Luke Bryan Inducts the Doobie Brothers Into Rock Hall of Fame
He inducted the group into the Rock & Roll Hall of Fame tonight during a special program airing live on HBO and HBO Max. An in-person event was initially set for May in Cleveland, then was postponed to November in the wake of a coronavirus pandemic, before finally being converted into a virtual ceremony.
"I've loved the Doobie Brothers since the first time I heard them as a kid," said Bryan, who memorably joined the group onstage for a 2011 episode of CMT's Crossroads. "I've had the privilege of playing with them onstage, and I can honestly say that they are great guys as well as great musicians."
Co-founders Tom Johnston and Patrick Simmons were honored with current bandmate John McFee, as well as former contributors Michael McDonald, Jeff "Skunk" Baxter, John Hartman, the late Michael Hossack, Tiran Porter and Keith Knudsen. Simmons has been the group's only consistent member over the years.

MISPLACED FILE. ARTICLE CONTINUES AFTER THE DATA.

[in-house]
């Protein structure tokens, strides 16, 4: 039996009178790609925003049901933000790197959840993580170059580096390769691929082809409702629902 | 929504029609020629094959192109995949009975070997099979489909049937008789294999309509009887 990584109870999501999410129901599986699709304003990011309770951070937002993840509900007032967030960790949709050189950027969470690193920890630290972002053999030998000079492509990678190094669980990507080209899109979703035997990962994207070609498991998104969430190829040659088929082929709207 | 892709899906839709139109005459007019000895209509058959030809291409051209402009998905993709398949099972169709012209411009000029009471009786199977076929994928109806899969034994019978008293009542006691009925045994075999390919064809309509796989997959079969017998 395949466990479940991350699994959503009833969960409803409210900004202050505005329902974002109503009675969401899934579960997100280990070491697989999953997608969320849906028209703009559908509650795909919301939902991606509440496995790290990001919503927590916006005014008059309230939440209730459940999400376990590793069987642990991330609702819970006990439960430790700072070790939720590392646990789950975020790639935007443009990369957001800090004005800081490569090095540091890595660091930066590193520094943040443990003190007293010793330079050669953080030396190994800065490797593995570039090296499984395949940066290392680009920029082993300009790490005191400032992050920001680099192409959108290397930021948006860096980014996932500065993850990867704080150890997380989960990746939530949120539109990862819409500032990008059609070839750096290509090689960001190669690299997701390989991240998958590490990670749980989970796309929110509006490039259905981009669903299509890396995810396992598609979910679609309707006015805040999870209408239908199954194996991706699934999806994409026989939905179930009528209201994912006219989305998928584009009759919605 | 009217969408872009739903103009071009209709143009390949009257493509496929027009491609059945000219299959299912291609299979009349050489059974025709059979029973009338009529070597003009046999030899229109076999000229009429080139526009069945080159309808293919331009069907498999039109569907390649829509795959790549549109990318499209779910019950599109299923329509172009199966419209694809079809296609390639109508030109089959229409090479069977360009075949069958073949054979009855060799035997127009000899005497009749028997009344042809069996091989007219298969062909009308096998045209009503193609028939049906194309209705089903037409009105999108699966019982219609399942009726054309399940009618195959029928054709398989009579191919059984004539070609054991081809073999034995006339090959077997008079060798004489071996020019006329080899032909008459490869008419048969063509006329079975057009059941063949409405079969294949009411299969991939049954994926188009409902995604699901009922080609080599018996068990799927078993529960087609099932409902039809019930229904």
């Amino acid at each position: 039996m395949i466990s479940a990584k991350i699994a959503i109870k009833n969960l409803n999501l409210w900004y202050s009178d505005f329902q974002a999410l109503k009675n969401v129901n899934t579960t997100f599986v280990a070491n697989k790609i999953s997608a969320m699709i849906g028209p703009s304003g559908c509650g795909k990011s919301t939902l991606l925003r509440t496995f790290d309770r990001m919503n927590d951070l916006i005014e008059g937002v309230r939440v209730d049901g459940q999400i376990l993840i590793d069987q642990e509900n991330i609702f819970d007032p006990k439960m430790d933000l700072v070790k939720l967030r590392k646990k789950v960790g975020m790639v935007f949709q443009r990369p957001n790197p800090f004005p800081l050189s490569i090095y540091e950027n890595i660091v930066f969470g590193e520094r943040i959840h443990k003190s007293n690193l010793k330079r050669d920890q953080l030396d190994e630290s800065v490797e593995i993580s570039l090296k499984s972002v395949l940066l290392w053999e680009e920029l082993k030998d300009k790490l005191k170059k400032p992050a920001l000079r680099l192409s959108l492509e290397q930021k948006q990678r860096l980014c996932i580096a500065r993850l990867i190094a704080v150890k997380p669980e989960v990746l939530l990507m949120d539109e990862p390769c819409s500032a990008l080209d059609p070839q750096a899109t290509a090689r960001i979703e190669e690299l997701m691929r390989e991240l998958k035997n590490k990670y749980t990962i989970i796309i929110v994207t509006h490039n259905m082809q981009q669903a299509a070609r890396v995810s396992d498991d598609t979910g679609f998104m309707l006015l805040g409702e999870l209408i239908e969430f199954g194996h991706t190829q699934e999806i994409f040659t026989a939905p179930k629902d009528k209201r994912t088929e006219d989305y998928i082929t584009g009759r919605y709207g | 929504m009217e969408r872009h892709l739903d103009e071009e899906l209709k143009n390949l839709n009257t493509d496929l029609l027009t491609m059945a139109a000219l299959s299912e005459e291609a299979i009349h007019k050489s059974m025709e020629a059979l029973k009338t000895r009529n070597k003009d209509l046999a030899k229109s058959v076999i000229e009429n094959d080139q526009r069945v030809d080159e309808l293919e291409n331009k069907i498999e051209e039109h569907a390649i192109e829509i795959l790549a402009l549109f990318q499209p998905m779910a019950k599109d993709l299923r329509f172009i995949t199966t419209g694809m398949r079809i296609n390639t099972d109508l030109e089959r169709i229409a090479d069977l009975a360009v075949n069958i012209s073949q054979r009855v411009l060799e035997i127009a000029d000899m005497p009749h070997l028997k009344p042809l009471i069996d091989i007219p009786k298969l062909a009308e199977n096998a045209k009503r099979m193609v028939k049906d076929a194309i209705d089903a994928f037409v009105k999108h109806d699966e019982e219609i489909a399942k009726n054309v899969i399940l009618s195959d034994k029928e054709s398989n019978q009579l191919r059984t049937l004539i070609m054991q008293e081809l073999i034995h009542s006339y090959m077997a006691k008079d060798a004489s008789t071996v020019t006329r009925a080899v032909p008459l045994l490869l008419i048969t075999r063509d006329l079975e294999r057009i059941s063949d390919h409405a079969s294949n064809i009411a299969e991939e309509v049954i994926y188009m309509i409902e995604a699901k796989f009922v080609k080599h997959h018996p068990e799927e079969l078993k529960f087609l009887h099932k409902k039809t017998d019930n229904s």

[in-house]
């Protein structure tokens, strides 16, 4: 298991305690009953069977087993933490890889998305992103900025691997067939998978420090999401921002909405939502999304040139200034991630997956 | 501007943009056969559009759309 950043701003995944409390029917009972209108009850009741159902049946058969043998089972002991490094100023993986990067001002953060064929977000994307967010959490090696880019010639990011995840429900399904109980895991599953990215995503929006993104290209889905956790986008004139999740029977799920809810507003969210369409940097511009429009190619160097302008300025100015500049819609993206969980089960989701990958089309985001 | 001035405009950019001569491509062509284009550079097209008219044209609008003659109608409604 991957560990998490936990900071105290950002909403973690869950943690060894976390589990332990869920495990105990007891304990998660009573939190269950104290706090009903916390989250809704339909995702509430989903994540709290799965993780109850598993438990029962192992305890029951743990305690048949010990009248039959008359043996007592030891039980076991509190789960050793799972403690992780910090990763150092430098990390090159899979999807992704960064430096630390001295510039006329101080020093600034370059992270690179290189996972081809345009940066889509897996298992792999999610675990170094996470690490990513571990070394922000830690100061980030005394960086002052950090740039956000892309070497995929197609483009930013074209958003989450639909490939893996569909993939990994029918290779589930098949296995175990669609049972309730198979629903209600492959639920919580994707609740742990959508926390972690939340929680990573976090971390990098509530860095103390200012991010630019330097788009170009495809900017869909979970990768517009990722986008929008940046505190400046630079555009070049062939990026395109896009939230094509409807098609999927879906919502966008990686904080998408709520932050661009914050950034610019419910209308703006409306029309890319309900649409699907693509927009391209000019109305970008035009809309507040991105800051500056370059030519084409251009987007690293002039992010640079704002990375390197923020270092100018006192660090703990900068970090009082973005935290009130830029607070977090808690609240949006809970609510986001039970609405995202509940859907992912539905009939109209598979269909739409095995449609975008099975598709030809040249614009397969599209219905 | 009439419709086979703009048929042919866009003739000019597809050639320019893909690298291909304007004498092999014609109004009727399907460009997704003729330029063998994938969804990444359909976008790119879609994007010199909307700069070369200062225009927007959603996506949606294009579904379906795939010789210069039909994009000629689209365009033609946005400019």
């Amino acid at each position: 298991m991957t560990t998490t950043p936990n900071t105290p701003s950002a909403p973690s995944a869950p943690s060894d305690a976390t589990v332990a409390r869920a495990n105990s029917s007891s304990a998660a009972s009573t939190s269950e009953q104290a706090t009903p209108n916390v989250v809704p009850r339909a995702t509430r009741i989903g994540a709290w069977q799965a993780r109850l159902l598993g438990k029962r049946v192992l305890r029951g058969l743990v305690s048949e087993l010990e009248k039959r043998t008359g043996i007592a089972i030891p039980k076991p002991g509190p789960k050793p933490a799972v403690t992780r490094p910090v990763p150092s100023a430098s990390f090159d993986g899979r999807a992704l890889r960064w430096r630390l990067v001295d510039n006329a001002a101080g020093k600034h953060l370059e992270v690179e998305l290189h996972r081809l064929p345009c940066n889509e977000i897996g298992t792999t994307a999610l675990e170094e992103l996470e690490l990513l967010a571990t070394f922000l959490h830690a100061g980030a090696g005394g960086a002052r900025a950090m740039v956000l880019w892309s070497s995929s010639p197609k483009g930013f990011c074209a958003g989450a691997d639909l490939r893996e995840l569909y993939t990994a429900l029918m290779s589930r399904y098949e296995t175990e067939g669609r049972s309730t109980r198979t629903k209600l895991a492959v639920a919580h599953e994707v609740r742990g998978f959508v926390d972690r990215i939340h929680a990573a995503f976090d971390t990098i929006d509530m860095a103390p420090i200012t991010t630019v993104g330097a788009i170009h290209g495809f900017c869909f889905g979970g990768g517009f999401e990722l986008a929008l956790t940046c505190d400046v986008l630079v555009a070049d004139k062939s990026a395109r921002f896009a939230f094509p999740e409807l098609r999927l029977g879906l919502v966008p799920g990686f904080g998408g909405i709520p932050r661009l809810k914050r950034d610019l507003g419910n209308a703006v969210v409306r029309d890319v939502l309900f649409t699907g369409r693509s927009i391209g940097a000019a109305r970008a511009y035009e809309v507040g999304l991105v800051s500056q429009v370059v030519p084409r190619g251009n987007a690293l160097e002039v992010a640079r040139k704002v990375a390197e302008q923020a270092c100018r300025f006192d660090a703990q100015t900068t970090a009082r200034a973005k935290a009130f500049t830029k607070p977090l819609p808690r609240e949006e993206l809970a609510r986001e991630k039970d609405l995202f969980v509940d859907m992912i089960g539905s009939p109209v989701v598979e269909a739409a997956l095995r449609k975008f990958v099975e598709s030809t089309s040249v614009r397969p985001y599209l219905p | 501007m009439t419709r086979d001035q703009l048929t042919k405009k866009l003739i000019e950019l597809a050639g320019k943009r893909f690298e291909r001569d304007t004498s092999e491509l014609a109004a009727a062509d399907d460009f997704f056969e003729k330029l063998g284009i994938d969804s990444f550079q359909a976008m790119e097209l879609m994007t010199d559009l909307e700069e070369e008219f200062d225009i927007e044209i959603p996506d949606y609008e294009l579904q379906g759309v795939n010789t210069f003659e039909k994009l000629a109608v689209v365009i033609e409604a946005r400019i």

"The Doobies are one of those iconic American bands that seem to have been with us forever, making incredible music, always streaming out of the radio and always playing spectacular live shows," Bryan added. "This year marks their 50th anniversary as a band, an amazing achievement in itself. They've paid their dues and they've worked their asses off. But the Doobies always found a way to evolve and progress – and their fans were always out there waiting for them, because their songs are built to last."
The Doobie Brothers were joined in this year's class by T. Rex, Depeche Mode and Nine Inch Nails, among others. They'd been eligible since 1996, but weren't nominated for the first time until last year. The Doobies then came in third in fan balloting before a planned reunion tour with McDonald was also postponed.
Bryan took a moment along the way to poke good-natured fun of their time-specific moniker. "The Doobie Brothers would be the first to tell you that their band's name is the very definition of 'It seemed like a good idea at the time,'" he said with a shrug.